Aug 062019
 
tanya tucker the house

Life experience can transform a song. While Trent Reznor of Nine Inch Nails went deep into the emotional hell pit on “Hurt” in 1994, Johnny Cash’s 2002 cover took it even further, transforming the already heartbreaking into the emotionally devastating.

Like Cash, Tanya Tucker is a country legend. She was only 13 years old when she had her first hit record, 1972’s anthem “Delta Dawn.” And in the tradition of those “blessed” with huge success at a young age, she embarked in earnest on her mission to be country music’s wildest child. A female outlaw in the mold of Waylon and Willie, she became as famous for her partying, drinking, drug-taking, and relationship choices as she was for her music (check out her excellent, revealing autobiography Nickel Dreams for all the painful details). Continue reading »

Mar 122018
 

Tonight, when the Eagles take the stage in Indianapolis for the start of their 2018 tour, they will be joined by country crooner Vince Gill to fill the void left by the death of Glenn Frey. Those who have followed Gill’s career know that his journey to Eagles-dom began in 1993. That year, he recorded a cover of “I Can’t Tell You Why,” for the triple-platinum covers album Common Thread: The Songs of the Eagles. The album, which will mark its 25th anniversary this fall, was such a commercial success upon its release that it played a major role in reuniting the band.

In the early ‘90s, despite having not played live or recorded in over a decade, the Eagles were as popular as they had ever been. The band’s music dominated classic rock radio. Their Greatest Hits (1971-1975) was on its way to becoming the best-selling album of the 20th century in the U.S. And most of the music coming out of Nashville sounded, well, a lot like the Eagles.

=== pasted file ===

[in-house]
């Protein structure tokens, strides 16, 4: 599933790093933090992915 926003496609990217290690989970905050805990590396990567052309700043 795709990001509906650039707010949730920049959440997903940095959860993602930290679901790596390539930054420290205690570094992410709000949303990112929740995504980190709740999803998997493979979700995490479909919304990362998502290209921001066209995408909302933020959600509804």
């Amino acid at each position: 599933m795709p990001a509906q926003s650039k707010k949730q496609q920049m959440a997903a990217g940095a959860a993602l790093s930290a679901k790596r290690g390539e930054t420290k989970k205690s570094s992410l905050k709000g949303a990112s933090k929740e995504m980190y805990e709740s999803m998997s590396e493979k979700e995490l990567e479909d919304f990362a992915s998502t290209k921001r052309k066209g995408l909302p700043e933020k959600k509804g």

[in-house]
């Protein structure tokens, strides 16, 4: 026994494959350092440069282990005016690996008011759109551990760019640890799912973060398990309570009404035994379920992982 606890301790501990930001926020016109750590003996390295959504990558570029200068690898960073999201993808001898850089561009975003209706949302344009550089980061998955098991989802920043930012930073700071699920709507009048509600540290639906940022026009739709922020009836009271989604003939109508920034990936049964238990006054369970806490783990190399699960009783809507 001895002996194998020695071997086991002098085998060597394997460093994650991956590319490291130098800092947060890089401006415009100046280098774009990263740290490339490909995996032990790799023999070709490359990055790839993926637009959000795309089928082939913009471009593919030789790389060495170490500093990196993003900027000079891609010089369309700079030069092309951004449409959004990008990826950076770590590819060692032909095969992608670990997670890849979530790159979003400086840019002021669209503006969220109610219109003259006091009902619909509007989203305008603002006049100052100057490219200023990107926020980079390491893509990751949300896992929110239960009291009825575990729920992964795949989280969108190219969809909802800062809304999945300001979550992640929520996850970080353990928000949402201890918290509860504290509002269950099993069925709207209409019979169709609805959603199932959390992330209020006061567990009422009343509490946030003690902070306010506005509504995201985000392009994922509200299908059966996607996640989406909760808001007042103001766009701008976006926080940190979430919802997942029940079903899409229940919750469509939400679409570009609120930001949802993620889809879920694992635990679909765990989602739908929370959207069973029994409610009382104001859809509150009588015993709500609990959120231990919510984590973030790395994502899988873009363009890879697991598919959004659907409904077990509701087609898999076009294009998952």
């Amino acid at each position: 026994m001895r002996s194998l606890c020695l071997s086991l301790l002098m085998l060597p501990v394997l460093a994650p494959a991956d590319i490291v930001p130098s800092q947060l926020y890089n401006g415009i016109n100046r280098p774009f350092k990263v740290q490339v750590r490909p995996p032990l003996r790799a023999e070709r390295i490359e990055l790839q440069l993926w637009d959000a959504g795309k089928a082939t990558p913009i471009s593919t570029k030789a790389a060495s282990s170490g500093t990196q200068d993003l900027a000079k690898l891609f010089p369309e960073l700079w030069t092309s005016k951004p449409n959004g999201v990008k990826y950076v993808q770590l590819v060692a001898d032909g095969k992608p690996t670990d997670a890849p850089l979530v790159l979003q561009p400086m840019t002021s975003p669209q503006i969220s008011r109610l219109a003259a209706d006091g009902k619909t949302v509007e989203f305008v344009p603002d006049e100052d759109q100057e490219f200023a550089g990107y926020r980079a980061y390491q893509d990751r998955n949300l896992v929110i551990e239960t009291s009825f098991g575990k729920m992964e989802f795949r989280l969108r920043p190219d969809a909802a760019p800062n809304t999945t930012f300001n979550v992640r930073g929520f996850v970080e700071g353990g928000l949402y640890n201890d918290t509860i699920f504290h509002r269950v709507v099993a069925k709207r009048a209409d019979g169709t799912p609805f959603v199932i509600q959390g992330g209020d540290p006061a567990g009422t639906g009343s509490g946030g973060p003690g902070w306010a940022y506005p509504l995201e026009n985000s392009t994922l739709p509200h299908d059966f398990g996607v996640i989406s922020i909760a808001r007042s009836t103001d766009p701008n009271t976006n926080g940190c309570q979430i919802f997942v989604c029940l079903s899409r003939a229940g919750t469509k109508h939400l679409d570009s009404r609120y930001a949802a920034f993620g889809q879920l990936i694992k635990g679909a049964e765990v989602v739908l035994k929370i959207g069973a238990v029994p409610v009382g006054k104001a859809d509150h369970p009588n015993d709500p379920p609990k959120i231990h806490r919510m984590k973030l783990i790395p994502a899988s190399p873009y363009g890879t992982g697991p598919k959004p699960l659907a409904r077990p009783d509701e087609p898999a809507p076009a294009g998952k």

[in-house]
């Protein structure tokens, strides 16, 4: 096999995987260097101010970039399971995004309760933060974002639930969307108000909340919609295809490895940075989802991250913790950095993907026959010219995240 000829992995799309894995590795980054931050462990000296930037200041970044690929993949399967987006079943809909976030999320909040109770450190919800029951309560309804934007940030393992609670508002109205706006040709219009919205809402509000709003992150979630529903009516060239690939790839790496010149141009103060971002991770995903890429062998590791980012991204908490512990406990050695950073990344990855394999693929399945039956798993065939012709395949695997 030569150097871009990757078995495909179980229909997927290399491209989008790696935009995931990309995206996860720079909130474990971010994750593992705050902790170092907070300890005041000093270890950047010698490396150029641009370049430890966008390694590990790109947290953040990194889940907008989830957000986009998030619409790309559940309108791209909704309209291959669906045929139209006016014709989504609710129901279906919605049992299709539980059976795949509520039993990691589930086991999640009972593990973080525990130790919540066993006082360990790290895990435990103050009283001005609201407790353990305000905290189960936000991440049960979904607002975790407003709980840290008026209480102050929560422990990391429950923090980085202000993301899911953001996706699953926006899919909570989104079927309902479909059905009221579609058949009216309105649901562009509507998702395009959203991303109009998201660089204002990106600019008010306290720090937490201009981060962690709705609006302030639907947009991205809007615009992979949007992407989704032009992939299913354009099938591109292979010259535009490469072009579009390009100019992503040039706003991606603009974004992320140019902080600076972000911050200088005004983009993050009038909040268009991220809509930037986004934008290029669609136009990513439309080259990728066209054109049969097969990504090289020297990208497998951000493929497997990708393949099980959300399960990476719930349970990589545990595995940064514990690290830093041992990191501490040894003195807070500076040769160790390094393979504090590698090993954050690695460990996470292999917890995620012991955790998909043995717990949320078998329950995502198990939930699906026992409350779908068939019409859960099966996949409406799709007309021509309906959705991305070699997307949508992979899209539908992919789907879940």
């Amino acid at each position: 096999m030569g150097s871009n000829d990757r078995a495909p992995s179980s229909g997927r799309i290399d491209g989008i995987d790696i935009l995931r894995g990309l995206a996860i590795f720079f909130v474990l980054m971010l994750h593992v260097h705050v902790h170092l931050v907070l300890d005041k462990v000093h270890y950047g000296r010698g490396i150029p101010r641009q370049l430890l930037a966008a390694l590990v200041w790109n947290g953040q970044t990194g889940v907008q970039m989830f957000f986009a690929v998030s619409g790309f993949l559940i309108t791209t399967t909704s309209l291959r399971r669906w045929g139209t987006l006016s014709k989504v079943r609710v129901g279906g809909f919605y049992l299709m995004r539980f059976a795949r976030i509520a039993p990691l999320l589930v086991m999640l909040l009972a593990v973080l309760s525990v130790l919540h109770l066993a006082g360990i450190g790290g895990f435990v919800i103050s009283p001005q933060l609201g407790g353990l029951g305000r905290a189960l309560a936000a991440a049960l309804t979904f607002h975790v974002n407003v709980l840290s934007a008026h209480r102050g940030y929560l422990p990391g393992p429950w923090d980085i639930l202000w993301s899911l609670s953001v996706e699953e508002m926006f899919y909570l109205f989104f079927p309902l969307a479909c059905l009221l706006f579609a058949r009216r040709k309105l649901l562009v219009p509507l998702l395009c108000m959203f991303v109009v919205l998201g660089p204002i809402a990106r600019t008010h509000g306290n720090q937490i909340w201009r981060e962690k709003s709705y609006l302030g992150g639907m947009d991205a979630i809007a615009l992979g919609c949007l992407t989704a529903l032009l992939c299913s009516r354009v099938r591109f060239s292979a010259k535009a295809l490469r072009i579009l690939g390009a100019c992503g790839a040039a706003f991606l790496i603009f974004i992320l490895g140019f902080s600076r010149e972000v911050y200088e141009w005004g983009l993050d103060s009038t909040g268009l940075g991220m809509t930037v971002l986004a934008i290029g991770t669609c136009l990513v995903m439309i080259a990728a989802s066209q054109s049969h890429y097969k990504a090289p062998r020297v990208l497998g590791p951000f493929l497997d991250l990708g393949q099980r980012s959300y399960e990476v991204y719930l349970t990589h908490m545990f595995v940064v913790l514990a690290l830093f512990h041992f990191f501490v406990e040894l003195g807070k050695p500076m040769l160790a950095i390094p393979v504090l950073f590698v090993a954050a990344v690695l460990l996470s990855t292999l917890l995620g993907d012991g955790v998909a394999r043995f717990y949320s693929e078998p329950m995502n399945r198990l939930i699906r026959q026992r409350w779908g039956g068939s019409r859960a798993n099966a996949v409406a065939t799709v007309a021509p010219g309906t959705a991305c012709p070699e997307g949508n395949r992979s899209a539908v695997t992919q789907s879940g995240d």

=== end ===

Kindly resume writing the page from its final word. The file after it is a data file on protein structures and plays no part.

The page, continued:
To capitalize on the group’s popularity amongst the boots-and-spurs set, Don Henley and Eagles’ manager Irving Azoff organized the tribute album as a fundraiser for Henley’s environmental charity The Walden Woods Project. To serve as executive producer, Azoff and Henley tapped James Stroud who assembled many of the hottest country stars of the era. “Everybody wanted in,” Stroud told Entertainment Weekly. “Once we started, the phones lit up.”

Common Thread was to Music Row in 1993 what Law & Order was to the New York branch of the Actors Equity Association: a full-fledged jobs program. The album featured 10 solo artists, two bands and one duo. More than 70 musicians and backup singers are directly credited as well as an orchestra called the Nashville String Machine. On the production side, 14 people were listed as producers or co-producers, including Stroud and two of the artists themselves: Suzy Bogguss, who produced her version of “Take It To the Limit;” and Billy Dean, who co-produced his rendition of “Saturday Night.” There were also 25 people listed as engineers, assistant engineers or mixers and seven production assistants. Continue reading »